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Before you progress too far into the home-buying process, it's a good idea to talk with a lender about pre-qualifying for a loan. Pre-qualification will let you know how much money you will be able to borrow, so that you know your price range for your home search. Having a pre-qualification letter also assures sellers that you are a serious potential buyer.
Every F. C. Tucker office has a Loan Officer located on site to help you understand your options. Pre-qualifying with a lender does not obligate you to finance your mortgage through that company.
What you can afford will depend on your income and your debt. In general, lenders don't want borrowers to spend more than 28 percent of their gross monthly income on a mortgage payment (your "housing expense ratio") or more than 36 percent on all debt payments combined (your "debt-to-income ratio.") They will define your total mortgage payment as the sum of your principal, interest, taxes, and insurance (known by the acronym PITI), and they will define your long-term debt as any monthly payments which will take ten months or more to pay off.
Low housing expense and debt-to-income ratios do not guarantee that you will qualify for a loan; neither do high ratios always signal a denial. In addition to your gross income and your current debt, potential lenders will consider these factors to determine how much you can borrow:
Follow these steps to get a general idea of how you will pre-qualify:
Line 6 is the maximum monthly principal and interest you can afford. The following table will show you how the monthly payment relates to your loan amount.
We said earlier that potential lenders will consider six factors to determine how much you can borrow:
To verify your current debts and your credit history, your lender will order a copy of your credit report. Even if you don't anticipate any problems, it's a good idea to order a copy of your report before you begin the loan application process. This will give you time to clean up any errors or problems that may show on the report.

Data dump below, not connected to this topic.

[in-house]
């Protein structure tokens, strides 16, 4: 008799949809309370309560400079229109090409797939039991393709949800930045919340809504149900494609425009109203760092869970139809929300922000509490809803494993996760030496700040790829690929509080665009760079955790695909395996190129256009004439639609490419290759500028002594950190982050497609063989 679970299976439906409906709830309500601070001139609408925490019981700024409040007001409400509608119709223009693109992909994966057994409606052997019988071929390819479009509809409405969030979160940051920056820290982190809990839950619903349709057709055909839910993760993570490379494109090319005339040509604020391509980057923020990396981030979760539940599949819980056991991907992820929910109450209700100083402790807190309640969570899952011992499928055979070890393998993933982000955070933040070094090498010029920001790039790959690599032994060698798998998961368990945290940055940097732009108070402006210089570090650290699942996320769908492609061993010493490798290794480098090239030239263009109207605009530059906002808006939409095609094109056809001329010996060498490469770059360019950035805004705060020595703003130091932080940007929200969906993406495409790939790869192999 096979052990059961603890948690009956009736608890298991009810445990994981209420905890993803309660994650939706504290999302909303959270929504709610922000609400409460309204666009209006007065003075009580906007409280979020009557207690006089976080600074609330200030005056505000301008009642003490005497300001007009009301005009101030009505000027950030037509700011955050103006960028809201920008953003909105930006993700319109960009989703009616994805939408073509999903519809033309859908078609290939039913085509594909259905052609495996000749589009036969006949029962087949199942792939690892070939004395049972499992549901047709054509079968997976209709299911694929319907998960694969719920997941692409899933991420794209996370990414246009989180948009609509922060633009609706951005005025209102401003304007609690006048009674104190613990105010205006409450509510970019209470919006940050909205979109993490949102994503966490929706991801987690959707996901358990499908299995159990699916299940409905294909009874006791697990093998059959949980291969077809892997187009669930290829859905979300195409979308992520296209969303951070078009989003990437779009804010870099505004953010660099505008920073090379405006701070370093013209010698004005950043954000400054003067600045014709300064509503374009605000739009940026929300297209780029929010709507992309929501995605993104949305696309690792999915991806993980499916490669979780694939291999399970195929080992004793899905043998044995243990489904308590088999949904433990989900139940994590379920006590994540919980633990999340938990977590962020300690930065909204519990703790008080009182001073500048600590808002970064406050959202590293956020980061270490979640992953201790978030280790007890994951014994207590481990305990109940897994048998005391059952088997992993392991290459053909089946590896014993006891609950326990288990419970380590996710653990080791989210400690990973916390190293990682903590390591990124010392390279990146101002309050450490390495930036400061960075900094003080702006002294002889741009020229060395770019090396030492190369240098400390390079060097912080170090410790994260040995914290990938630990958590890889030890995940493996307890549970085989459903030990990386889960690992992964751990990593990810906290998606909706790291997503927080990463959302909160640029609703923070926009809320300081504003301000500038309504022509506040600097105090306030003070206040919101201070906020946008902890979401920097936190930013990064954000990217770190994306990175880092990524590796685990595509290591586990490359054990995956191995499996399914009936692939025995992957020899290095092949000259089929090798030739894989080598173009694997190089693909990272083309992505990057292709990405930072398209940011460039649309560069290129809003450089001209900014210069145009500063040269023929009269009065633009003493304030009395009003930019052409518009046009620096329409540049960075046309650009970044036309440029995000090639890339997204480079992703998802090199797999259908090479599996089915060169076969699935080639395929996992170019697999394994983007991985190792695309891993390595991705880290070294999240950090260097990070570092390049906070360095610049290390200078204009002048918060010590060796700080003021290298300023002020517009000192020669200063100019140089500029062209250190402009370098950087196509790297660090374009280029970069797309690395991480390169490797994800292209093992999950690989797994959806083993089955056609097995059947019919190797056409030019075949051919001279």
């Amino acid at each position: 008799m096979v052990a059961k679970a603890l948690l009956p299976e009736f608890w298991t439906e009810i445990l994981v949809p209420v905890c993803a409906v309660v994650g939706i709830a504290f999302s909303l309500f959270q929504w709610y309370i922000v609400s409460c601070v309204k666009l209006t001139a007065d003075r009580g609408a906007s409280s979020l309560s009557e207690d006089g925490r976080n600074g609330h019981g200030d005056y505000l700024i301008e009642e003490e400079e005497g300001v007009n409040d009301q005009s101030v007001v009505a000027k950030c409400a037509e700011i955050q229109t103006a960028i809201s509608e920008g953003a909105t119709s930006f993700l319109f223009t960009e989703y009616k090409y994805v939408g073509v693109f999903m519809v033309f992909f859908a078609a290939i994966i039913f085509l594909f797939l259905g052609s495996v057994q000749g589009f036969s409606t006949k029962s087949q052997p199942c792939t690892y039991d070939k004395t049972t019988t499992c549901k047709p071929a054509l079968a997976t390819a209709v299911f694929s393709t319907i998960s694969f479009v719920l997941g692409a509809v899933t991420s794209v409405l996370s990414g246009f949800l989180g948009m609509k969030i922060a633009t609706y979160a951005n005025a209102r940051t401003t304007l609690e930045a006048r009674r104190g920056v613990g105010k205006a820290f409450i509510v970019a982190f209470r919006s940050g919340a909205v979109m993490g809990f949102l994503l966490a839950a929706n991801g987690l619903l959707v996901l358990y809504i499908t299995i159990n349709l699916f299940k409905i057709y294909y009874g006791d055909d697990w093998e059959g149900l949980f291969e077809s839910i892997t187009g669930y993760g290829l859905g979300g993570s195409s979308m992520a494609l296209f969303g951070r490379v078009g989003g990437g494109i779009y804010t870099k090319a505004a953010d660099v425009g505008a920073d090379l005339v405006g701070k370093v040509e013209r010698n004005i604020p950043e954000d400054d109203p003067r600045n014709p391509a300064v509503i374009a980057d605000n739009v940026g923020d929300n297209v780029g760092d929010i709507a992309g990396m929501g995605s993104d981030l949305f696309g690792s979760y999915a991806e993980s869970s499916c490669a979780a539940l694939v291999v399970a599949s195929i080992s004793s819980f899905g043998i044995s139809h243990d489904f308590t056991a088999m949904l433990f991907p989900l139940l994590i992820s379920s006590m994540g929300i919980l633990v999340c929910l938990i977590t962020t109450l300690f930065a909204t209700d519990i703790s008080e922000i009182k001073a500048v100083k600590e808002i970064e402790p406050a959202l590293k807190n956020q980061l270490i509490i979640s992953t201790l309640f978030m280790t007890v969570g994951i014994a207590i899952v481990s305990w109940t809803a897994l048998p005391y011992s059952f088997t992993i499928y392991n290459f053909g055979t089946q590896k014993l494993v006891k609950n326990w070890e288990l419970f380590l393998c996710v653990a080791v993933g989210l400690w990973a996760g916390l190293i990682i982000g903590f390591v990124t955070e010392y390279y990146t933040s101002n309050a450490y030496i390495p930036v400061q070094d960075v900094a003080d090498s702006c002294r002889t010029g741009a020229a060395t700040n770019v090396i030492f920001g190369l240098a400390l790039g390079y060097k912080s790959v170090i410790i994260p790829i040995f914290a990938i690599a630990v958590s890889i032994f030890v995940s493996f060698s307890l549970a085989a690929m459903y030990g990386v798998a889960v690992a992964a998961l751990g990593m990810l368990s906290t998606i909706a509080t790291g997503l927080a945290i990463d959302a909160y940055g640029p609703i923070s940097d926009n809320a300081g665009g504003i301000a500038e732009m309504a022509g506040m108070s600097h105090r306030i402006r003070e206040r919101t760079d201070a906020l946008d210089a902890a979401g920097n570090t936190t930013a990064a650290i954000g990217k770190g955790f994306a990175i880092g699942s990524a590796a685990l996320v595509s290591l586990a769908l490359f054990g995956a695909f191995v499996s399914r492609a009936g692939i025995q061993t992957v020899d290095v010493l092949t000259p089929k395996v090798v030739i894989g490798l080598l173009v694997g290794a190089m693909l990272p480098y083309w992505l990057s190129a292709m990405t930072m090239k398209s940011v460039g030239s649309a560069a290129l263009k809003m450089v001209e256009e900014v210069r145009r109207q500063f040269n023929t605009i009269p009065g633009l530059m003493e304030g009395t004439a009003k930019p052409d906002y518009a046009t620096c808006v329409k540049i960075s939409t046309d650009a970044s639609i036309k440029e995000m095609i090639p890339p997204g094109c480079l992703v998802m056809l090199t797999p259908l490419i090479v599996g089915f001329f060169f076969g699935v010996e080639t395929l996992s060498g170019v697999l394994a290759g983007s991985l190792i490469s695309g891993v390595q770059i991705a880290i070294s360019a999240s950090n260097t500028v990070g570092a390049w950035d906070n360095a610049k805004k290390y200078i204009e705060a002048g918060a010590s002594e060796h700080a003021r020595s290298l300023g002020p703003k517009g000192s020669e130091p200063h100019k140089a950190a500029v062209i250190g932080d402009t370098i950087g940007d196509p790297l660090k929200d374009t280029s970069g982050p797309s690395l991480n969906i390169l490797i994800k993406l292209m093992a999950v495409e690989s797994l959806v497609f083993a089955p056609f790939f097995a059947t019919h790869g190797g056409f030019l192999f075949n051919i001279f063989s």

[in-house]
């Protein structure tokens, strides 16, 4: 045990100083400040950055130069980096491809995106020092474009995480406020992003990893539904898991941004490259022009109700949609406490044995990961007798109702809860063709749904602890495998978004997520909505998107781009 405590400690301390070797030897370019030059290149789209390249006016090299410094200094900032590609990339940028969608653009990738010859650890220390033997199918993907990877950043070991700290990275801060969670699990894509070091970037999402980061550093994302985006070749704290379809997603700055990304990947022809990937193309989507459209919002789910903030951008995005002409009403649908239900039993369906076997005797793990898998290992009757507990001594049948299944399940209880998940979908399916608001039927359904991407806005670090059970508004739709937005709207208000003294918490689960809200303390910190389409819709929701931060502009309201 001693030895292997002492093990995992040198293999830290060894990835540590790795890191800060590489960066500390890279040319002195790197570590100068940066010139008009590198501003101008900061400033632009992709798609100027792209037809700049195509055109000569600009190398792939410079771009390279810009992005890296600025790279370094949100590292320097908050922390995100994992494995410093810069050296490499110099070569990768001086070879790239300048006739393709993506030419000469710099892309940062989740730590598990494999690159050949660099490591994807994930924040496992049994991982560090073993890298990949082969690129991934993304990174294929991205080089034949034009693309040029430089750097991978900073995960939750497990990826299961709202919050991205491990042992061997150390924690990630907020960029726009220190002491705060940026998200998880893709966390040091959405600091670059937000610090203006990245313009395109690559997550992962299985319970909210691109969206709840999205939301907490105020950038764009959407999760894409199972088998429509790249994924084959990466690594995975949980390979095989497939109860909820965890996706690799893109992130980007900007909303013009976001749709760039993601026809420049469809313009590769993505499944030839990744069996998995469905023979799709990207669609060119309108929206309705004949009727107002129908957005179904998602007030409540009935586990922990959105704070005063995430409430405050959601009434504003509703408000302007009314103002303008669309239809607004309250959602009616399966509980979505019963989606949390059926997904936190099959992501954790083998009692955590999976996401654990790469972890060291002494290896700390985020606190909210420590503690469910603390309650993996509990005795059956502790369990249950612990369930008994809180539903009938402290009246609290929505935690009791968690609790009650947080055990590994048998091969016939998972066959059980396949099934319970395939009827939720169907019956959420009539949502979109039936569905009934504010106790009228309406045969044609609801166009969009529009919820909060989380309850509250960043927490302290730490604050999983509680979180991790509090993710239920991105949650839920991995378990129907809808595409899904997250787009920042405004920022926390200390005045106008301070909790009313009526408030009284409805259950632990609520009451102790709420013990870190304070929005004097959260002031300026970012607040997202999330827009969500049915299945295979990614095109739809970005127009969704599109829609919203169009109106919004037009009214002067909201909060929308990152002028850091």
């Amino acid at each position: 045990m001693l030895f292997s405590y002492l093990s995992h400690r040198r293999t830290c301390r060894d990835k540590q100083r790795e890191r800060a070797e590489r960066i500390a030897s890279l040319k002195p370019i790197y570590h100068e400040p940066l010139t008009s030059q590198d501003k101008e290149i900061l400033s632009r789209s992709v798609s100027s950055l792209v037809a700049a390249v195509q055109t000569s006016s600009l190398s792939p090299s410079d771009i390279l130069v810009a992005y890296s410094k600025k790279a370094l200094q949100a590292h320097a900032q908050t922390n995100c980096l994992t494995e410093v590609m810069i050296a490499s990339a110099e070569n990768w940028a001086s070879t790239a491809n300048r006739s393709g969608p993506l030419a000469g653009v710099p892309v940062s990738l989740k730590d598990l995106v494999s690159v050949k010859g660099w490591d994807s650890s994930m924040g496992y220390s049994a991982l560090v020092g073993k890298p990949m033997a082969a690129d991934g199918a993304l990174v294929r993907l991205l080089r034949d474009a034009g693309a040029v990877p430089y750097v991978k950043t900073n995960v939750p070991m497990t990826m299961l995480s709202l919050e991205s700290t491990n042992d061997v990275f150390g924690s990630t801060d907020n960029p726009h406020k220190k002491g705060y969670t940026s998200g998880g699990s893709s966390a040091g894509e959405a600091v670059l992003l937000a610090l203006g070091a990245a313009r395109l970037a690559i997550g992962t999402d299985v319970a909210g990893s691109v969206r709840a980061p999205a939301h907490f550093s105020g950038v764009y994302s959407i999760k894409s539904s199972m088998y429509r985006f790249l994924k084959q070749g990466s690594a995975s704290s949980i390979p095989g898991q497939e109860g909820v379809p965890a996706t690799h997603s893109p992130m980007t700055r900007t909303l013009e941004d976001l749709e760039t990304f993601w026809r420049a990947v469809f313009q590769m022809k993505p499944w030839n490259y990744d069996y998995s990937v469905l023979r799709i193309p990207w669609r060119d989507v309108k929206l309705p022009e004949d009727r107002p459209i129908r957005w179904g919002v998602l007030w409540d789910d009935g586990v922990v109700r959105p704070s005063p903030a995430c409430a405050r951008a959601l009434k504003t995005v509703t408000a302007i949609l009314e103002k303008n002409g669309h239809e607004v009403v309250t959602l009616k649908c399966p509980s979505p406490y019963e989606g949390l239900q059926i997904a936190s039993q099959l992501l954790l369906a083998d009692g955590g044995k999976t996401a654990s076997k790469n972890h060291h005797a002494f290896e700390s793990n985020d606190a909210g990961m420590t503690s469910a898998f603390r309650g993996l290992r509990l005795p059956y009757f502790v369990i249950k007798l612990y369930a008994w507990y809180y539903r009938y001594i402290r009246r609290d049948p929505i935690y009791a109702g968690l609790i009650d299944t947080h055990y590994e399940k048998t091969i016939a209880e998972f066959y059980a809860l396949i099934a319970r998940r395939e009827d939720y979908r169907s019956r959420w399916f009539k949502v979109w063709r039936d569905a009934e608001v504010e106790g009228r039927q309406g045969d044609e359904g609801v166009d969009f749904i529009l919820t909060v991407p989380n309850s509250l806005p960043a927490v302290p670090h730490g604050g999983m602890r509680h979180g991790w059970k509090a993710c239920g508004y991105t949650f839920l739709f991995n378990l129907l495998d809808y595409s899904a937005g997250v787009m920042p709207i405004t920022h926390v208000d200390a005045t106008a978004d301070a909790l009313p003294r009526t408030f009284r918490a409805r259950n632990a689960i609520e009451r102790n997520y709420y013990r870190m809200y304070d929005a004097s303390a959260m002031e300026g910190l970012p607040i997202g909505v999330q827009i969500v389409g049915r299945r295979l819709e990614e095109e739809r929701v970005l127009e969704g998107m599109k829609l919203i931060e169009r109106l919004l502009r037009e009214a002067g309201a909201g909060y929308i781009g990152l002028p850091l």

You can obtain a copy of your credit report from one or all of the three credit reporting agencies:
You can also look in the yellow pages under "Credit Reporting Agencies" for a location near you. The reports should cost under $10 each, and it's a good idea to get a report from all three companies since they may not be exactly the same.
Your first credit problem may be lack of a credit history. You can approach this problem in a couple of ways. First, you can begin to build your credit by getting a credit card and charging small amounts on it. By paying it off each month, you will be establishing a positive credit history without incurring finance charges. Second, you can ask your lender to establish a non-traditional credit history which uses payment information from monthly obligations other than loans: utility bills, rent payments, telephone bills, etc.
If you have a credit history, the credit report will list all of the consumer credit that has been extended to you in the last seven years. For each account, it will show:
Sometimes problems will crop up on a credit report because there has been a misunderstanding or error. If you find such a problem on your report, contact the billing department for that account and have them correct it. Keep written copies of your correspondence and keep notes of phone conversations which include the names of the people with whom you have spoken, the dates of the calls and the outcome of each call. Write a letter explaining the error to the lender and attach it to the credit report. Submit copies of your written correspondence and notes from conversations with the creditor as further documentation. If a poor credit rating is the result of past problems, you need to be aware that there are no quick fixes for a poor credit history. Be patient, and improve your credit rating by:
Additionally, lenders are much more concerned with how you have handled your credit recently than with what happened several years ago. If you had problems in the past but have paid your bills on time since, you may qualify for a loan after as little as two or three years.
Some lenders have begun offering risk-based pricing. In other words, even if you have slightly damaged credit, you may still be able to get a loan; you'll just pay more for it.